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Just half an hour ago, I watched an amazing video that had a visualization of a baby's development from conception to birth. Afterwards, as I went about satisfying bodily needs (like food), I had one line from Silent Night running through my head: "Jesus, Lord at thy birth." Then I suddenly had the realization that if the Son was in that fetus as it developed, He may not have been conscious for nine months.

I was surprised to find out that I was the one who previously asked when a person's soul/spirit unites with the body. Apparently, the official position is that it happens at conception. If this is true, then the Son united with His zygotic body at conception, which I assume could correctly be referred to as the Hypostatic Union. Thus, my question is: was the Son "conscious" while He was developing in Mary's womb?

A non-birth example would be when Jesus and his disciples went across the lake after feeding 5,000 men:

Matthew 8:24 (NLT)
24 Suddenly, a fierce storm struck the lake, with waves breaking into the boat. But Jesus was sleeping.

Jesus was sleeping, so his physical brain certainly would've been unconscious. Multiple times, Jesus made it clear that he didn't use his own divine power (having emptied himself, as Paul explains), depending instead on the Spirit's power and his Father's commands. Did this also apply while he was asleep? Was the Son also "asleep" while Jesus slept?

Basically, what I'm trying to ask here is: did the Hypostatic Union limit the consciousness of the Son? Of course, even trying to apply the term "conscious" to God is a bit wibbly-wobbly, but I think the gist is clear.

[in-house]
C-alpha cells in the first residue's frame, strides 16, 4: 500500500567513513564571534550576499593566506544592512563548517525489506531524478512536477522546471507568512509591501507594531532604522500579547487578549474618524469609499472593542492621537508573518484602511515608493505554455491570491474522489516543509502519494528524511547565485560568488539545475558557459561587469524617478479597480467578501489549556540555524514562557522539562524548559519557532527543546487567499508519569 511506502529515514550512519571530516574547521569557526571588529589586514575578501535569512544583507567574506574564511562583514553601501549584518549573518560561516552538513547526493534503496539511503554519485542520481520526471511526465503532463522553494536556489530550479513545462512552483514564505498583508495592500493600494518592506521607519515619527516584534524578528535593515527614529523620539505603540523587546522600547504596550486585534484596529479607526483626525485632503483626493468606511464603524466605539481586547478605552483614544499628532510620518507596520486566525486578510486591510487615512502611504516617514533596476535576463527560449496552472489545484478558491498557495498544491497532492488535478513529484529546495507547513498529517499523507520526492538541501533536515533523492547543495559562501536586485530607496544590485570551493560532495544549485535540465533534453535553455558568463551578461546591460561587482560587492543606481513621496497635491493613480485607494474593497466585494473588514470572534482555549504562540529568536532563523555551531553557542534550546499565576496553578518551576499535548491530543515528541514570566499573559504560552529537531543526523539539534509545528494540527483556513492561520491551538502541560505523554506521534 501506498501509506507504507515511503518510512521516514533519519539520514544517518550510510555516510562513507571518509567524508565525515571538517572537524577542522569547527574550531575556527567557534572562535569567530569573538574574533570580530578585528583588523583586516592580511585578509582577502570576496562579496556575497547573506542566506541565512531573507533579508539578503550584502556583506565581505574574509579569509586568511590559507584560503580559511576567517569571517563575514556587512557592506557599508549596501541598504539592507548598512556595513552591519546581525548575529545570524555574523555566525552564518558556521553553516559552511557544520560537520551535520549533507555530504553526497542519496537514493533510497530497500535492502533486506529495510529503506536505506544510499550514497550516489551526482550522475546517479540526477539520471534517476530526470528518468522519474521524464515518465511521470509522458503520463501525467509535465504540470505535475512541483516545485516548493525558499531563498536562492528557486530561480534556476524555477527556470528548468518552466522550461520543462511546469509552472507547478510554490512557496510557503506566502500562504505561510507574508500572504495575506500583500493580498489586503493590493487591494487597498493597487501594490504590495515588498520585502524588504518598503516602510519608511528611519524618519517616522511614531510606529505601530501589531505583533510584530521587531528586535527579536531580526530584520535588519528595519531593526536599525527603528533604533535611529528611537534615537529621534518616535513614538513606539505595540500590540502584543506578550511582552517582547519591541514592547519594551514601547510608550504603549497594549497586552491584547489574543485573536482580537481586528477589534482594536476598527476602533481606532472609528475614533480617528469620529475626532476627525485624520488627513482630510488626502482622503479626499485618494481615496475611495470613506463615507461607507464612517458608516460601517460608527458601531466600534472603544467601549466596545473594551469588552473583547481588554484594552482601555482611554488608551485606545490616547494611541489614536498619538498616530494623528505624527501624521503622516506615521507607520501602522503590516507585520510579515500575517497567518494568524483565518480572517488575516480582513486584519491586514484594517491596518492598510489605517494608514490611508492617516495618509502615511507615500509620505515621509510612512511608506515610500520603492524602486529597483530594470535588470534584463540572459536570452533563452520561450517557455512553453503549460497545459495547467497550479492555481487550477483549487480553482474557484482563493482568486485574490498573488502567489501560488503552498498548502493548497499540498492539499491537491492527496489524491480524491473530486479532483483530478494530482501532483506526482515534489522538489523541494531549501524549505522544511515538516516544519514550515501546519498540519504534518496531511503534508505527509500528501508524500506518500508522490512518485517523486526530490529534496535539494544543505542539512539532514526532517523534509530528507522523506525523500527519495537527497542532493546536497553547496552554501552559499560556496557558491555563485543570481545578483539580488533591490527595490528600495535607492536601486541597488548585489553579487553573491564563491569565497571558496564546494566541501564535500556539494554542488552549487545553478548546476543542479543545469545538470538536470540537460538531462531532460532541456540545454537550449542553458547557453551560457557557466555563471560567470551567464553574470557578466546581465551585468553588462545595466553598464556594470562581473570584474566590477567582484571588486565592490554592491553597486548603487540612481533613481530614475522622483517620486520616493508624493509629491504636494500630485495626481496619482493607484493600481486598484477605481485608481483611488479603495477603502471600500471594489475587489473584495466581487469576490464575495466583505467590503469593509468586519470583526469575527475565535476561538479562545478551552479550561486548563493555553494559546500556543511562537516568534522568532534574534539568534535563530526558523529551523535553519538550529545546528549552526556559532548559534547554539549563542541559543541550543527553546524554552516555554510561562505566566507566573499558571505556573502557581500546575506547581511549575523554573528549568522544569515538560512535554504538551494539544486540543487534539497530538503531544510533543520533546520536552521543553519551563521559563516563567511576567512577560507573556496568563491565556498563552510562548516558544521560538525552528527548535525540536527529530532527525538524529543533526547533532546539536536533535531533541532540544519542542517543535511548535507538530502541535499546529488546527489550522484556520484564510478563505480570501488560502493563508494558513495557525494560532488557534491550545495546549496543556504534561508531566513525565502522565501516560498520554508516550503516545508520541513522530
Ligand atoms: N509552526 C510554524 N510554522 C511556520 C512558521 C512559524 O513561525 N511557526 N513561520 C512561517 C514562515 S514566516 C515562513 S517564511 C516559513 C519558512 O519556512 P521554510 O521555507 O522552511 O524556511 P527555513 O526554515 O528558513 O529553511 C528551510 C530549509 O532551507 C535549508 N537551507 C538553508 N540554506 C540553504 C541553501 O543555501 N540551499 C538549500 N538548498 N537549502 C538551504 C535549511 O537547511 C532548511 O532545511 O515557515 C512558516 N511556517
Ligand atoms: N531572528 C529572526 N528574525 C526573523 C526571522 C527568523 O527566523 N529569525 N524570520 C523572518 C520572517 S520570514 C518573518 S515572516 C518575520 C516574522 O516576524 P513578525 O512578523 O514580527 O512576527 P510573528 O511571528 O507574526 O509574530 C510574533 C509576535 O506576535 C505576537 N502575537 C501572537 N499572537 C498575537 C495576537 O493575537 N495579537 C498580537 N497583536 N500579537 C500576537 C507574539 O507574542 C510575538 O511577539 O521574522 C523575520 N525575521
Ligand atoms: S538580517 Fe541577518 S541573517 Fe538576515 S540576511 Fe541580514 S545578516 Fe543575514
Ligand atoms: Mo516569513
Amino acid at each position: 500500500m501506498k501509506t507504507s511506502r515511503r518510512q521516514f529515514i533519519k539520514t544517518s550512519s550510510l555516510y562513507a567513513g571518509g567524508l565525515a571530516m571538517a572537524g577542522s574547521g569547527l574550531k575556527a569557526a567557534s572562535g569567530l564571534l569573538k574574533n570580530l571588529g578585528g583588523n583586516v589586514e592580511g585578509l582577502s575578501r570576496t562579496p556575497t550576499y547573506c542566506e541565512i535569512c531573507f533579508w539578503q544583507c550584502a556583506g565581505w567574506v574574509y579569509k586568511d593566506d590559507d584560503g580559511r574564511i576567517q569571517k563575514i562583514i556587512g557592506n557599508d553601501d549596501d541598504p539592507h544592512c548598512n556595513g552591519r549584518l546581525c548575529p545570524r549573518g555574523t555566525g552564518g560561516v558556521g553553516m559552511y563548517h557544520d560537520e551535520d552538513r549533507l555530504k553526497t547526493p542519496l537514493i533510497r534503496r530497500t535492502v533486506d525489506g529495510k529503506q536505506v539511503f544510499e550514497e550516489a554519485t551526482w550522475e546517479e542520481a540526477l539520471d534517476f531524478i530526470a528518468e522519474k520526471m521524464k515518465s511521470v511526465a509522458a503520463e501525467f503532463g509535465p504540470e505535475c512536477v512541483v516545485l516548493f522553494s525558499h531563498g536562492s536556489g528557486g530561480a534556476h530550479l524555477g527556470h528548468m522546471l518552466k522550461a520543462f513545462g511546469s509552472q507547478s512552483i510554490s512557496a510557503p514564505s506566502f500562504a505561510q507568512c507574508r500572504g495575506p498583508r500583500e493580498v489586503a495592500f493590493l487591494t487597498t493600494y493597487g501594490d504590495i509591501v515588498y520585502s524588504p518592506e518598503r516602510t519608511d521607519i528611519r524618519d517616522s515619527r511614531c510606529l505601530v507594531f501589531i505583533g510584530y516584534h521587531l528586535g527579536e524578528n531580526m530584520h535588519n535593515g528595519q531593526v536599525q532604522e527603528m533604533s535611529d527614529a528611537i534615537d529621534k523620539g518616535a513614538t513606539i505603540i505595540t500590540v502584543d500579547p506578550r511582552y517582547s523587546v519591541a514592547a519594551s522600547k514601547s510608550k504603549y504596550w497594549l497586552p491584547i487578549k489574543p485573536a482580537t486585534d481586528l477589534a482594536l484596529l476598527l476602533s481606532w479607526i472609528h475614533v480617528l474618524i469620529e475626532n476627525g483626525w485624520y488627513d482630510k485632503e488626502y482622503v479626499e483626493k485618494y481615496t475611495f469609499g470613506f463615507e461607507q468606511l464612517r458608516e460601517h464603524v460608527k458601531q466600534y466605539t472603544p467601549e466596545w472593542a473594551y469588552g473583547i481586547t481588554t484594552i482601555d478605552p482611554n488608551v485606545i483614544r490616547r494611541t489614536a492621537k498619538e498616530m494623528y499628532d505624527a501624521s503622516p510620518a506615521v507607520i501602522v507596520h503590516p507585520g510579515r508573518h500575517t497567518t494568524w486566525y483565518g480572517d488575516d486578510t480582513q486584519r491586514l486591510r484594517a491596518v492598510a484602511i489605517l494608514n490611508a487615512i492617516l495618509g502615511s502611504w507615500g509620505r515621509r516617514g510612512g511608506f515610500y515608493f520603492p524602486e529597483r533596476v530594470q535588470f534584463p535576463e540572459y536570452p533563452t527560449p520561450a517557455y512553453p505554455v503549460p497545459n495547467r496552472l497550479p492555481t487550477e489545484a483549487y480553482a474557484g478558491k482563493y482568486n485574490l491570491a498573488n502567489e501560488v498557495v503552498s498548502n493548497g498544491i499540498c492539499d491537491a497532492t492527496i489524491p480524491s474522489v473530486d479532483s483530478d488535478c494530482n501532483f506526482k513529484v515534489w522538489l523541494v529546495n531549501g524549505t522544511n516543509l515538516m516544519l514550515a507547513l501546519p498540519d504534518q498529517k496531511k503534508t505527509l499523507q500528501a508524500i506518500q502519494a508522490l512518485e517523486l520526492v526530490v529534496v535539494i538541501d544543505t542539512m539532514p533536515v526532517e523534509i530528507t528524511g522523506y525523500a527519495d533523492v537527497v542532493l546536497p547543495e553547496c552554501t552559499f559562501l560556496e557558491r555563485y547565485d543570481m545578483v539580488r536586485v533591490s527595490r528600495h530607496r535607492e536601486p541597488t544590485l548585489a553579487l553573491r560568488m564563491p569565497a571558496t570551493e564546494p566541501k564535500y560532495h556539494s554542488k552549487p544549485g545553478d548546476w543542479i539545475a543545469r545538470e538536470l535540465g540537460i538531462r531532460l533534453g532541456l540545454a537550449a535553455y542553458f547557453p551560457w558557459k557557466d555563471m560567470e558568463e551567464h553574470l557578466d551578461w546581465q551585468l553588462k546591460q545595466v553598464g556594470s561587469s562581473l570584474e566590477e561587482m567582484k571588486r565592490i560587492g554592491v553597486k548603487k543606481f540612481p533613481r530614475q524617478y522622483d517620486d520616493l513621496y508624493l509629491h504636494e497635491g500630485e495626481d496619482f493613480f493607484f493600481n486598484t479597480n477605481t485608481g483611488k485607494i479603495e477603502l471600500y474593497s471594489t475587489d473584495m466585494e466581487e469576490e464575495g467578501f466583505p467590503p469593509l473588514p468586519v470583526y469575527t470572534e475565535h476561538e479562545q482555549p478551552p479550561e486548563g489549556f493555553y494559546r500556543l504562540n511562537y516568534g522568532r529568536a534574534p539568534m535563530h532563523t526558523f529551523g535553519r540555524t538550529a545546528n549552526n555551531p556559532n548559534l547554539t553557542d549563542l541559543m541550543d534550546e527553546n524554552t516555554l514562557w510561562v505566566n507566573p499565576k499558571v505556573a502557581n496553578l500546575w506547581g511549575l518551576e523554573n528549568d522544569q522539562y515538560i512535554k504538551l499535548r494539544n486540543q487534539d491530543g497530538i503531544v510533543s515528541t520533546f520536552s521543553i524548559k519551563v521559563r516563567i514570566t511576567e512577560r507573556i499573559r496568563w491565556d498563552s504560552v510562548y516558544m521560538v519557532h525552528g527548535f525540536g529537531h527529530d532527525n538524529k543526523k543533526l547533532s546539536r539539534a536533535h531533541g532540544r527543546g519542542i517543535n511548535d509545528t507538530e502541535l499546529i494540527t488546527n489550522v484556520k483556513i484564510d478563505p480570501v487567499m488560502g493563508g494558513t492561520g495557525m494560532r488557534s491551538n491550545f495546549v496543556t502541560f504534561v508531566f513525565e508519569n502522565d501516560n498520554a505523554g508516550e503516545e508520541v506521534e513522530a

I would most appreciate writings from the great theologians of the church up to the Great Schism, but if an answer would be better by referencing a later great theologian, then the closer to Wesleyan, the better. Regardless, Roman Catholic and/or Orthodox writings are fine as sources.

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... timey-wimey ... –  El'endia Starman Apr 23 '13 at 5:21
    
Yes, the Son was asleep. There is no "Son" apart from Jesus. Jesus is the Son, so the Son was asleep. Jesus has a human mind and an infinite Divine mind (see here and here). Omniscience is something beyond what we can know as consciousness. He was both unconscious and omniscient (and omnipotent). His humanity "allowed" Him to be both conscious and unconscious in a human way. –  Alypius Apr 23 '13 at 8:23
    
Keep in mind that with humans, we don't have a pre-existing nor inherently immortal soul. This idea comes from Platonism and was rejected by the early Church (i.e. one of the reasons Origen was denounced as a heretic). –  Daи Jun 3 '13 at 17:13

2 Answers 2

I think you're asking questions about "the Son" that can't be answered without "dividing the question", as they say in parliamentary procedure. That is, you simply have to ask the question about Jesus' divine nature and His human nature separately. I'm not saying that we need to separate the two natures of Jesus - that's heretical. I'm saying that they are distinct but not separate, without mixture or confusion, as the Definition of Chalcedon teaches us: